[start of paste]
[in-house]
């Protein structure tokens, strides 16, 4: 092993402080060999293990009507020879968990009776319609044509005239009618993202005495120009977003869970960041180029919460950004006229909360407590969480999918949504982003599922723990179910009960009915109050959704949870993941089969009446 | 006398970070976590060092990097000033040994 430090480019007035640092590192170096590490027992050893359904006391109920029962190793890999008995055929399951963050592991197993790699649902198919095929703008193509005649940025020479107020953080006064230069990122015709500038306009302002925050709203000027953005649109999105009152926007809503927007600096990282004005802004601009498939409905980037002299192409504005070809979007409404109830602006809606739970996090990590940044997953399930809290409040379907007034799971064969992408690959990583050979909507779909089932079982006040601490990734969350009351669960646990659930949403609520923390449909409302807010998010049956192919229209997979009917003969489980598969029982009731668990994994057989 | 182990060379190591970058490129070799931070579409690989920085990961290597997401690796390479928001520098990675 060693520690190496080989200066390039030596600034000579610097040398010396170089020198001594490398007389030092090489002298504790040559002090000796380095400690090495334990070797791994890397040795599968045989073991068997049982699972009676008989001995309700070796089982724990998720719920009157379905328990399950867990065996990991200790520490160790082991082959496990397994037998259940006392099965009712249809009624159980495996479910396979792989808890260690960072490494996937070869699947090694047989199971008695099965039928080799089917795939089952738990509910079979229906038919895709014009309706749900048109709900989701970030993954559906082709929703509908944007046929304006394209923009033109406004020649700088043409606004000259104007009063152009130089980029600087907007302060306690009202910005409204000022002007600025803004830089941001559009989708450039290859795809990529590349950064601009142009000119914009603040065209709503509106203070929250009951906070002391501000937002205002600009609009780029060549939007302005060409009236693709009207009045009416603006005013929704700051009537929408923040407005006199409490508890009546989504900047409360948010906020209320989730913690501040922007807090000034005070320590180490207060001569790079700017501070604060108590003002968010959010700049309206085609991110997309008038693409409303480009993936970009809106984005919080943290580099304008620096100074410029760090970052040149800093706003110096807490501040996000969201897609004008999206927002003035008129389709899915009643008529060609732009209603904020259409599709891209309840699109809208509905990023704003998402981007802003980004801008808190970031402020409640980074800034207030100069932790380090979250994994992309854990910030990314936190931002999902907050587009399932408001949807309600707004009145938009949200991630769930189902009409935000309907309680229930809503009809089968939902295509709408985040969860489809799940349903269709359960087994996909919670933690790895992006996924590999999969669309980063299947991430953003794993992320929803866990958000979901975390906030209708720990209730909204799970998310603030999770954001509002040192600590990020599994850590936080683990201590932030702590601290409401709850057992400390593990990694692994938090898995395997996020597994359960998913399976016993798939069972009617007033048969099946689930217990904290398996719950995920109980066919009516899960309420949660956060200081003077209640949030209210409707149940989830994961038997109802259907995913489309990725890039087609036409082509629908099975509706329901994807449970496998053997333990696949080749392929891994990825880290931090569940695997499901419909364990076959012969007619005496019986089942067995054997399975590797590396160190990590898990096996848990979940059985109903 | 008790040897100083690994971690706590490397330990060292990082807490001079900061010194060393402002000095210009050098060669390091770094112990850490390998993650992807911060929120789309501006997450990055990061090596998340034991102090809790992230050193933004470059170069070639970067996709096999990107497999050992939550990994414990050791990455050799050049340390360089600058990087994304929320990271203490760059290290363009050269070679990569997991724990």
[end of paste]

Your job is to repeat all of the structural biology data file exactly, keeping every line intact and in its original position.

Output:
[in-house]
């Protein structure tokens, strides 16, 4: 092993402080060999293990009507020879968990009776319609044509005239009618993202005495120009977003869970960041180029919460950004006229909360407590969480999918949504982003599922723990179910009960009915109050959704949870993941089969009446 | 006398970070976590060092990097000033040994 430090480019007035640092590192170096590490027992050893359904006391109920029962190793890999008995055929399951963050592991197993790699649902198919095929703008193509005649940025020479107020953080006064230069990122015709500038306009302002925050709203000027953005649109999105009152926007809503927007600096990282004005802004601009498939409905980037002299192409504005070809979007409404109830602006809606739970996090990590940044997953399930809290409040379907007034799971064969992408690959990583050979909507779909089932079982006040601490990734969350009351669960646990659930949403609520923390449909409302807010998010049956192919229209997979009917003969489980598969029982009731668990994994057989 | 182990060379190591970058490129070799931070579409690989920085990961290597997401690796390479928001520098990675 060693520690190496080989200066390039030596600034000579610097040398010396170089020198001594490398007389030092090489002298504790040559002090000796380095400690090495334990070797791994890397040795599968045989073991068997049982699972009676008989001995309700070796089982724990998720719920009157379905328990399950867990065996990991200790520490160790082991082959496990397994037998259940006392099965009712249809009624159980495996479910396979792989808890260690960072490494996937070869699947090694047989199971008695099965039928080799089917795939089952738990509910079979229906038919895709014009309706749900048109709900989701970030993954559906082709929703509908944007046929304006394209923009033109406004020649700088043409606004000259104007009063152009130089980029600087907007302060306690009202910005409204000022002007600025803004830089941001559009989708450039290859795809990529590349950064601009142009000119914009603040065209709503509106203070929250009951906070002391501000937002205002600009609009780029060549939007302005060409009236693709009207009045009416603006005013929704700051009537929408923040407005006199409490508890009546989504900047409360948010906020209320989730913690501040922007807090000034005070320590180490207060001569790079700017501070604060108590003002968010959010700049309206085609991110997309008038693409409303480009993936970009809106984005919080943290580099304008620096100074410029760090970052040149800093706003110096807490501040996000969201897609004008999206927002003035008129389709899915009643008529060609732009209603904020259409599709891209309840699109809208509905990023704003998402981007802003980004801008808190970031402020409640980074800034207030100069932790380090979250994994992309854990910030990314936190931002999902907050587009399932408001949807309600707004009145938009949200991630769930189902009409935000309907309680229930809503009809089968939902295509709408985040969860489809799940349903269709359960087994996909919670933690790895992006996924590999999969669309980063299947991430953003794993992320929803866990958000979901975390906030209708720990209730909204799970998310603030999770954001509002040192600590990020599994850590936080683990201590932030702590601290409401709850057992400390593990990694692994938090898995395997996020597994359960998913399976016993798939069972009617007033048969099946689930217990904290398996719950995920109980066919009516899960309420949660956060200081003077209640949030209210409707149940989830994961038997109802259907995913489309990725890039087609036409082509629908099975509706329901994807449970496998053997333990696949080749392929891994990825880290931090569940695997499901419909364990076959012969007619005496019986089942067995054997399975590797590396160190990590898990096996848990979940059985109903 | 008790040897100083690994971690706590490397330990060292990082807490001079900061010194060393402002000095210009050098060669390091770094112990850490390998993650992807911060929120789309501006997450990055990061090596998340034991102090809790992230050193933004470059170069070639970067996709096999990107497999050992939550990994414990050791990455050799050049340390360089600058990087994304929320990271203490760059290290363009050269070679990569997991724990």